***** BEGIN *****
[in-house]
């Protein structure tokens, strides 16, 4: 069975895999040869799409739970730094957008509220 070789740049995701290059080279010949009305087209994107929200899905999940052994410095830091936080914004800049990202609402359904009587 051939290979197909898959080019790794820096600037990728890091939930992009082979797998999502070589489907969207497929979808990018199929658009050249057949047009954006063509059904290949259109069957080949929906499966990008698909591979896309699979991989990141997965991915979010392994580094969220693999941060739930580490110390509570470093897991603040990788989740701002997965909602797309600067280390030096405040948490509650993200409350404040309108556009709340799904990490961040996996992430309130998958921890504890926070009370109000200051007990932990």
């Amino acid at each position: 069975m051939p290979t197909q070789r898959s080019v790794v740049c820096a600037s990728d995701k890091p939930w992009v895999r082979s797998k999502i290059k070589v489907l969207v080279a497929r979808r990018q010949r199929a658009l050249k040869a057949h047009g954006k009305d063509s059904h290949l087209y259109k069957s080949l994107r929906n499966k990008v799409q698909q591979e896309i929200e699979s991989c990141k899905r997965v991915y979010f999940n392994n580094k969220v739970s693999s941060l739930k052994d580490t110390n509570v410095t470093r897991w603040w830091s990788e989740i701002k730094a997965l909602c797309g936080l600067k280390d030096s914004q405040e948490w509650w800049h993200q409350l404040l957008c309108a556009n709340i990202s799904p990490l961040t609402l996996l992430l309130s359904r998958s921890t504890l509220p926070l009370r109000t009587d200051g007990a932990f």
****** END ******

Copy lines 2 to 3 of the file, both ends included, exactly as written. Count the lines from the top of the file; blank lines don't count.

């Protein structure tokens, strides 16, 4: 069975895999040869799409739970730094957008509220 070789740049995701290059080279010949009305087209994107929200899905999940052994410095830091936080914004800049990202609402359904009587 051939290979197909898959080019790794820096600037990728890091939930992009082979797998999502070589489907969207497929979808990018199929658009050249057949047009954006063509059904290949259109069957080949929906499966990008698909591979896309699979991989990141997965991915979010392994580094969220693999941060739930580490110390509570470093897991603040990788989740701002997965909602797309600067280390030096405040948490509650993200409350404040309108556009709340799904990490961040996996992430309130998958921890504890926070009370109000200051007990932990």
């Amino acid at each position: 069975m051939p290979t197909q070789r898959s080019v790794v740049c820096a600037s990728d995701k890091p939930w992009v895999r082979s797998k999502i290059k070589v489907l969207v080279a497929r979808r990018q010949r199929a658009l050249k040869a057949h047009g954006k009305d063509s059904h290949l087209y259109k069957s080949l994107r929906n499966k990008v799409q698909q591979e896309i929200e699979s991989c990141k899905r997965v991915y979010f999940n392994n580094k969220v739970s693999s941060l739930k052994d580490t110390n509570v410095t470093r897991w603040w830091s990788e989740i701002k730094a997965l909602c797309g936080l600067k280390d030096s914004q405040e948490w509650w800049h993200q409350l404040l957008c309108a556009n709340i990202s799904p990490l961040t609402l996996l992430l309130s359904r998958s921890t504890l509220p926070l009370r109000t009587d200051g007990a932990f």